Six pilot sites have been selected to put SHM’s new hospital discharge project to a real-world test.
The Better Outcomes for Older Adults through Safe Transitions (BOOST) project was developed in response to an abundance of research indicating the period of time around hospital discharge often is stressful and dangerous for older patients. Further, up to one in five patients suffers an adverse event, many of which could have been prevented or ameliorated, according to SHM.
The project is paid for by a $1.4 million grant from the John A. Hartford Foundation, which selected SHM to develop a toolkit to improve the discharge process. Project BOOST incorporates the best components of many previous approaches including those funded by the Agency for Healthcare Research and Quality through a Partnerships in Implementing Patient Safety grant.
“Project BOOST is a completely new look at the entire hospital discharge project, using the best evidence and experience to develop a discharge toolkit to optimize the discharge process,” asserts Mark V. Williams, MD, principal investigator on the project and professor and chief of the Division of Hospital Medicine at the Feinberg School of Medicine at Northwestern University in Chicago. “We are going to work with frontline hospitalists to refine the toolkit so we can then deliver a practical and usable approach that SHM will make available to hospitals throughout the United States. By providing practical quality improvement mentorship to hospitalists, this national initiative will test the BOOST discharge toolkit in a wide variety of hospitals and demonstrate its success in real-world situations.”
Tina Budnitz, MPH, project director for BOOST, said the six pilot sites were selected based on the demonstrated support from their institution and cultural readiness for change. Careful attention was also given to ensure diversity of facility locations and size.
- Hospital of the University of Pennsylvania, Philadelphia;
- Queens Medical Center, Honolulu, Hawaii;
- Southwestern Vermont Medical Center; Bennington, Vt.,
- Piedmont Hospital, Atlanta, Ga.;
- University of New Mexico Health Science Center School of Medicine, Albuquerque; and
- Appleton Medical Center in Appleton, Wis., and ThedaClark Medical Center in Neenah Wis. Both facilities are part of ThedaCare.
Project BOOST comprises two major elements. The first, recently completed, was the development of a discharge planning toolkit including an “implementation guide” for the proposed intervention, clinical tools, staff training materials, patient education materials and more.
The second element of BOOST is an array of training and technical support for sites aiming to implement the BOOST toolkit. SHM recently launched the Care Transitions Resource Room, an online resource that includes the toolkit, general guidance for implementation, and related training materials for staff and residents. The resource room also provides an overview of relevant literature and a discussion forum.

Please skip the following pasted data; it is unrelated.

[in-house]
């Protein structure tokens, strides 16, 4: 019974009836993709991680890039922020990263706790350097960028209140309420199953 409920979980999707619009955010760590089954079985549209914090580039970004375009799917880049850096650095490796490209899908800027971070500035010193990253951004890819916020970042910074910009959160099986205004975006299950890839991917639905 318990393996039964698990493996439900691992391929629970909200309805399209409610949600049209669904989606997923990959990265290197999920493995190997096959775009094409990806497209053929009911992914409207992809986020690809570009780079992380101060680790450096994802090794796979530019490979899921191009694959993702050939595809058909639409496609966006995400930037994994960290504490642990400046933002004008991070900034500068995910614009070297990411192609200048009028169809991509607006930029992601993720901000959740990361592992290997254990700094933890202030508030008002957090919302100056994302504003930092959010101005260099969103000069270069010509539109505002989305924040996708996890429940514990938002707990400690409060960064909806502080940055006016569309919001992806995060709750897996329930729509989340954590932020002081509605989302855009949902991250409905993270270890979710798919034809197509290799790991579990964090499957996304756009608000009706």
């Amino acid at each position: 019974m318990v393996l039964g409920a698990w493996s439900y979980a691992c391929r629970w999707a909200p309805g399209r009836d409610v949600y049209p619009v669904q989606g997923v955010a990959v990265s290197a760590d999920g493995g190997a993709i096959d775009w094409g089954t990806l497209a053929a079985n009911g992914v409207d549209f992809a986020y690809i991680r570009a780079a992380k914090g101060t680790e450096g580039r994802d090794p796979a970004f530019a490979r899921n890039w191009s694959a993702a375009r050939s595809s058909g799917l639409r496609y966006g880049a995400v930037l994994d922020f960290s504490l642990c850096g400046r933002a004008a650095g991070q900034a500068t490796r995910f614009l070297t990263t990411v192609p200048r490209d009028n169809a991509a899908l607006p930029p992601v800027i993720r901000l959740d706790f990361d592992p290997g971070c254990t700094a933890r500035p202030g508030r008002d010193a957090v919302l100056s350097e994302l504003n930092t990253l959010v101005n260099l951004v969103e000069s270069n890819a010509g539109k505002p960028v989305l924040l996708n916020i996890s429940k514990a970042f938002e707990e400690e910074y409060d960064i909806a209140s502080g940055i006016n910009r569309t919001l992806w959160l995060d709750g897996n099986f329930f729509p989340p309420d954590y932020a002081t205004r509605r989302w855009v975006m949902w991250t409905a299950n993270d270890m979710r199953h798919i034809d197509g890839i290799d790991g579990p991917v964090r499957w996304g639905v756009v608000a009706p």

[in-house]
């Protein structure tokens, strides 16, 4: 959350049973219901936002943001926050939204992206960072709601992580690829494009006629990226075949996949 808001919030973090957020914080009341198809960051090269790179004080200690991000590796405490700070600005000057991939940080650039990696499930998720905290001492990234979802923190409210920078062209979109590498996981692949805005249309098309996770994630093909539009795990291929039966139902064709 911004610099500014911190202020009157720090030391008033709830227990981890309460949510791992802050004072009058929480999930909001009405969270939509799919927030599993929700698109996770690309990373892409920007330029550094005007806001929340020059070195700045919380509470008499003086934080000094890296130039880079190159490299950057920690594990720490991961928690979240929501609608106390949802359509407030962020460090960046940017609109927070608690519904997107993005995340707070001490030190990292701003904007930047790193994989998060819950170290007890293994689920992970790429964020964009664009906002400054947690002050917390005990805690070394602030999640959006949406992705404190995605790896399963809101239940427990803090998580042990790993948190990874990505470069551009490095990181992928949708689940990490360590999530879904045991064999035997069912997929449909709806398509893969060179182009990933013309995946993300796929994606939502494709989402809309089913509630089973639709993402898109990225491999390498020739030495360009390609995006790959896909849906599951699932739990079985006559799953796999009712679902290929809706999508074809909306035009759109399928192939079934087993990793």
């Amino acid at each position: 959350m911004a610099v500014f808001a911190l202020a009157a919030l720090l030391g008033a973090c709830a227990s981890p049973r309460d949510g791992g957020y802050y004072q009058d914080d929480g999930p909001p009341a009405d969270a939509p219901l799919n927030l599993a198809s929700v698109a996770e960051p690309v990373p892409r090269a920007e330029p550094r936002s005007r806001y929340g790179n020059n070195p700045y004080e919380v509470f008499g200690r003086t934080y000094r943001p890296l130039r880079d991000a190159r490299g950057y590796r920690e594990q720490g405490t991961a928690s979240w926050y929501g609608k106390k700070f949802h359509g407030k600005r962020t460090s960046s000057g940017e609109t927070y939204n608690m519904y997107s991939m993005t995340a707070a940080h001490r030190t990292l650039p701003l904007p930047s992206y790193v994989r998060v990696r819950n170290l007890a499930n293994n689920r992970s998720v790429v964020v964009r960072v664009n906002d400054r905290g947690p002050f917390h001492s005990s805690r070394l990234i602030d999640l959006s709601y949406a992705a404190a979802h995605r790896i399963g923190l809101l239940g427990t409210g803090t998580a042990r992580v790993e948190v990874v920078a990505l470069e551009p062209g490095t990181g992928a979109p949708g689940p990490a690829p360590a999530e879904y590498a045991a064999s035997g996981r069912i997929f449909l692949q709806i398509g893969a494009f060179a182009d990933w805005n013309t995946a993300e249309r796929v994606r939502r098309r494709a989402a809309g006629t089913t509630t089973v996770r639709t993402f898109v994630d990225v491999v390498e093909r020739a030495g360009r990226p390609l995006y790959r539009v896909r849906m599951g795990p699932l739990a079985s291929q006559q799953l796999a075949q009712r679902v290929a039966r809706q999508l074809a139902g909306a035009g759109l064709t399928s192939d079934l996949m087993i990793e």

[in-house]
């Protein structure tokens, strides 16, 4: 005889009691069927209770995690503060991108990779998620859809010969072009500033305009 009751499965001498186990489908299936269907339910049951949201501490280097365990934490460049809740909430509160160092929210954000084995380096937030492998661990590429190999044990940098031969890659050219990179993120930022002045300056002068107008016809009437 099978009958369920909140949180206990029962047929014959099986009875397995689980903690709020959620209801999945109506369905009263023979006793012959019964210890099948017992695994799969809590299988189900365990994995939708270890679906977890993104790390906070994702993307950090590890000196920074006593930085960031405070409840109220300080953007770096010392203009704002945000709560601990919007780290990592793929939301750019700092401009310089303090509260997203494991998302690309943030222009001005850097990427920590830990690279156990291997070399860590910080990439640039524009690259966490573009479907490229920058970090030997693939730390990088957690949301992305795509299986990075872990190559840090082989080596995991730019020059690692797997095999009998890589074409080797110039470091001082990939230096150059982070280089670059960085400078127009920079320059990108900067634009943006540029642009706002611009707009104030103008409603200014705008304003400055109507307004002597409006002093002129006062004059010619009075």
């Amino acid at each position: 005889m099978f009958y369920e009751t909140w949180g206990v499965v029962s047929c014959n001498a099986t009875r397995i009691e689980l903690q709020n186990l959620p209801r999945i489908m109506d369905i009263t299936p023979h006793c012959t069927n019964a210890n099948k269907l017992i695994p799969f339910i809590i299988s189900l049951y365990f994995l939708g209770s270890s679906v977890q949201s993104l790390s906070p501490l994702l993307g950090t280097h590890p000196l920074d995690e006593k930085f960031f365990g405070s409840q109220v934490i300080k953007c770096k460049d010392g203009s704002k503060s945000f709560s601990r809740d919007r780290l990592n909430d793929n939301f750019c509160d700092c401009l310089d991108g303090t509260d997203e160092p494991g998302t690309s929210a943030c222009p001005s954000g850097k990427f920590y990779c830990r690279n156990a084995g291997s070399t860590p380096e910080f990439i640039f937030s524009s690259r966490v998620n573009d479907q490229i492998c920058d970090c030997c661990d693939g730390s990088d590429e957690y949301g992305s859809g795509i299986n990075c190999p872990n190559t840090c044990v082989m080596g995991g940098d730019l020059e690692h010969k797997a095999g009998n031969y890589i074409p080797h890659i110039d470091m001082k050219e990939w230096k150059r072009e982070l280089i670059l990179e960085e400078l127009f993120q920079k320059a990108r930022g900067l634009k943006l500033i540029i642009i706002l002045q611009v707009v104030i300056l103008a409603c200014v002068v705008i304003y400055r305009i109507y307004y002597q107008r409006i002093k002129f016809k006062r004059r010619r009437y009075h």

Budnitz emphasizes the uniqueness of BOOST compared with other initiatives to improve discharge planning.
“BOOST goes beyond suggesting best practices,” she notes. “The toolkit’s primary focus is how to successfully implement those practices within a system resistant to change. The BOOST toolkit and mentoring program will help sites assess their resources and obstacles, pull together a team, train the team, gain the support of hospital administrators, and collect and utilize metrics to improve the program and build a case for continued institutional support.”
Sites looking for more guidance in implementing the BOOST toolkit can sign up for a daylong pre-course in conjunction with SHM’s 2009 annual meeting in Chicago in May.
BOOST also offers a comprehensive mentoring program. The yearlong assistance includes a daylong training session for the improvement team, regular calls between the participating hospital’s leader and project mentor, and individualized support using the BOOST toolkit. The intervention provides evidence and expert-based interventions for risk assessment, discharge education utilizing teach-back processes, and guidance for determining the need, timing and content of follow-up communications with receiving MDs and patients and families.
The program is offered at no charge to institutions because of the Hartford grant. Applications for the April 2009 training group of 24 sites will be accepted beginning in October.
The 7 P’s
A critical element in the intervention is a risk-assessment transition evaluation form known as a “7P Risk Scale.” The P’s stand for:
- Prior non-elective hospitalization in the past six months;
- Problem medications, including anticoagulants, insulin, aspirin plus clopidogrel (an anti-platelet agent) combination therapy, digoxin (digitalis), and narcotics;
- Punk (a positive depression screen or depression diagnosis);
- Principal diagnosis of cancer, stroke, diabetes mellitus, chronic obstructive pulmonary disease, or heart failure;
- Polypharmacy (taking five or more medications routinely);
- Poor health literacy; and
- Patient support (absence of a caregiver to assist with the discharge or home care).
This 7P risk assessment is completed when a patient is admitted to the hospital. It highlights the necessity of early identification of patients at risk of premature re-hospitalization or other adverse events during the post-discharge period.
The scale may be used throughout the hospitalization to improve risk identification and reduce adverse events. Linked to the assessment is a risk-specific intervention checklist that guides users in how to address the identified risk factor in a patient-centered fashion. The risk-specific checklist is coupled with a universal one with elements that apply more broadly to hospitalized patients. TH